Posts for tag: jaw pain
Chronic jaw pain can be an unnerving experience that drains the joy out of life. And because of the difficulty in controlling it patients desperate for relief may tread into less-tested treatment waters.
Temporomandibular disorders (TMDs) are a group of conditions affecting the joints connecting the lower jaw to the skull and their associated muscles and tendons. The exact causes are difficult to pinpoint, but stress, hormones or teeth grinding habits all seem to be critical factors for TMD.
The most common way to treat TMD is with therapies used for other joint-related problems, like exercise, thermal (hot and cold) applications, physical therapy or medication. Patients can also make diet changes to ease jaw function or, if appropriate, wear a night guard to reduce teeth grinding.
These conservative, non-invasive therapies seem to provide the widest relief for the most people. But this approach may have limited success with some patients, causing them to consider a more radical treatment path like jaw surgery. Unfortunately, surgical results haven't been as impressive as the traditional approach.
In recent years, another treatment candidate has emerged outside of traditional physical therapy, but also not as invasive as surgery: Botox injections. Botox is a drug containing botulinum toxin type A, which can cause muscle paralysis. Mostly used in tiny doses to cosmetically soften wrinkles, Botox injections have been proposed to paralyze certain jaw muscles to ease TMD symptoms.
Although this sounds like a plausible approach, Botox injections have some issues that should give prospective patients pause. First, Botox can only relieve symptoms temporarily, requiring repeated injections with increasingly stronger doses. Injection sites can become painful, bruised or swollen, and patients can suffer headaches. At worst, muscles that are repeatedly paralyzed may atrophy, causing among other things facial deformity.
The most troubling issue, though, is a lack of strong evidence (outside of a few anecdotal accounts) that Botox injections can effectively relieve TMD symptoms. As such, the federal Food and Drug Administration (FDA) has yet to approve its use for TMD treatment.
The treatment route most promising for managing TMD remains traditional physical and drug therapies, coupled with diet and lifestyle changes. It can be a long process of trial and error, but your chances for true jaw pain relief are most likely down this well-attested road.
If you would like more information on treating jaw disorders, please contact us or schedule an appointment for a consultation. You can also learn more about this topic by reading the Dear Doctor magazine article “Botox Treatment for TMJ Pain.”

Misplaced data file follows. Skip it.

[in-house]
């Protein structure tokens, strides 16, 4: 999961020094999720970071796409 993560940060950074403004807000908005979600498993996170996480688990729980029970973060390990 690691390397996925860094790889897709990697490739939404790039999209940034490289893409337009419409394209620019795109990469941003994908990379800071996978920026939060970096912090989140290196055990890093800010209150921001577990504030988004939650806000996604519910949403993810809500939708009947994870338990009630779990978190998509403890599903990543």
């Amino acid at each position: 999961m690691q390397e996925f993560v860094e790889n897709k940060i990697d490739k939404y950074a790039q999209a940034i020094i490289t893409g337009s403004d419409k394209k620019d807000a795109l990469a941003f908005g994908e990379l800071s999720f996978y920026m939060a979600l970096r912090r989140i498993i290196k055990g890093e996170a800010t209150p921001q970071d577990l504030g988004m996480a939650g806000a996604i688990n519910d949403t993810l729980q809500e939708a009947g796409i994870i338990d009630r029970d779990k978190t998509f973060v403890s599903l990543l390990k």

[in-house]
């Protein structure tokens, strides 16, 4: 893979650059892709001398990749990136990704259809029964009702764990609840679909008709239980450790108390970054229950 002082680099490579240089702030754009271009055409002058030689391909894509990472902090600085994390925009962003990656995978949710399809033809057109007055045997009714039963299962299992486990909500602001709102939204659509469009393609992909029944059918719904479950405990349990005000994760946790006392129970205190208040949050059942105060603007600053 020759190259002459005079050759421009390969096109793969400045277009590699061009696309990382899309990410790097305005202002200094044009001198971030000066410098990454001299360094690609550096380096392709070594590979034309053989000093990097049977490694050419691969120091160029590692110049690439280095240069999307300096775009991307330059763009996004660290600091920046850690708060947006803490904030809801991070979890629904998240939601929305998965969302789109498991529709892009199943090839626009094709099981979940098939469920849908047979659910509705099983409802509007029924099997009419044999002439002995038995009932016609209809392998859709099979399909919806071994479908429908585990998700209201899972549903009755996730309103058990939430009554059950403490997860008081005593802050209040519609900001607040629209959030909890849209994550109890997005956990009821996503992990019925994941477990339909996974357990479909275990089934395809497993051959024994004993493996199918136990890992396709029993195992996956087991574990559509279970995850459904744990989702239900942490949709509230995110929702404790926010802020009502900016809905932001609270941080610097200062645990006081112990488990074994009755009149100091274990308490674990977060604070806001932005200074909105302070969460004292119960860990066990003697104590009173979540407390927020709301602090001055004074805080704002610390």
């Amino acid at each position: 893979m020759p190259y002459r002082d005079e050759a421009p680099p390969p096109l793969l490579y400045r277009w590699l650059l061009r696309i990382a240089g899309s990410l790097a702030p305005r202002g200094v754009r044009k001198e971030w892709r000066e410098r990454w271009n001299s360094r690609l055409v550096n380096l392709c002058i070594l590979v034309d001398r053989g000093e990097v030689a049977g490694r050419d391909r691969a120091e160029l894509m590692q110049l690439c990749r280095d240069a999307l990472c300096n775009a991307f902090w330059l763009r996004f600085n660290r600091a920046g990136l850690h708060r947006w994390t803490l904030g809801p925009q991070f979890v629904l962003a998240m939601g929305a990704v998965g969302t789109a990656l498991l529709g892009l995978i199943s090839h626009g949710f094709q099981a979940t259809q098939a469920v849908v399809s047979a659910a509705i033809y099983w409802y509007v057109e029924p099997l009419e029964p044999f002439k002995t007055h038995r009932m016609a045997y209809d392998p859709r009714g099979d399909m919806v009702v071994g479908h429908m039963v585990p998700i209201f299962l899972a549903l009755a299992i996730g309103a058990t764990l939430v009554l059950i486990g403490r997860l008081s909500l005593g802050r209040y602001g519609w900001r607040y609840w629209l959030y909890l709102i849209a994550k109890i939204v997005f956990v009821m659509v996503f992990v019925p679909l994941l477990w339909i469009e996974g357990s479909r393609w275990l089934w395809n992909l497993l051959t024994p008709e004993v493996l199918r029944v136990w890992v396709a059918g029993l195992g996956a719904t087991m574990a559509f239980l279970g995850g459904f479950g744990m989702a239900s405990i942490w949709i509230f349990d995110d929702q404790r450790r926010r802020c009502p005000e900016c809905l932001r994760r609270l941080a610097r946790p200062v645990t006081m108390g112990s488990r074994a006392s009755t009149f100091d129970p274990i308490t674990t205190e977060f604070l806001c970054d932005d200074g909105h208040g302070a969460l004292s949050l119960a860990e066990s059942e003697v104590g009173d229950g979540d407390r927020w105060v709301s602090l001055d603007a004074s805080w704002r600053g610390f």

Chronic jaw pain can make eating, speaking or even smiling difficult. What's more, finding the right treatment approach can be just as difficult.
This is because TMD (Temporomandibular Disorder: named for the joints on either side of the lower jaw) actually describes a wide range of possible problems with the joints and connecting muscles. Any of them can result in impaired jaw function, radiating pain or even headaches.
We'll need to conduct a full dental and facial exam to accurately diagnose your jaw pain's cause. Even then, the way may still not be clear: there's considerable debate among dentists about the best treatment approach. Two basic schools of thought prevail, one conservative and non-invasive and the other more aggressive and interventional.
The conservative approach seeks to alleviate symptoms in a variety of ways, including recommending softer foods to give muscles and joints time to relax, applying cold and heat to ease soreness, massage of the jaw joint muscles, gentle stretching and jaw exercises. We may also prescribe medications like ibuprofen and other non-steroidal anti-inflammatory drugs for pain and swelling relief, and sometimes muscle relaxers to reduce spasms. If your pain stems from clenching or grinding habits, we could fit you with a custom bite guard you wear while you sleep to reduce the forces on your teeth.
The more aggressive approach is much more invasive. These methods include altering the bite or teeth position with orthodontics or dental work or surgically altering the joints themselves or the shape of the jaw. If you're recommended one of these more aggressive treatments, you should know they're not commonly used to treat TMD and they're irreversible. There's also no guarantee you'll gain relief from your symptoms, so by all means get a second opinion before undergoing any procedures.
For most people the best course of treatment is to start with the least invasive techniques, which are usually very successful. If they don't relieve your pain and limited function, we may then consider escalating treatment to more irreversible procedures to help you find relief from this unwelcome condition.
If you would like more information on jaw joint pain and how to treat it, please contact us or schedule an appointment for a consultation. You can also learn more about this topic by reading the Dear Doctor magazine article “Seeking Relief from TMD.”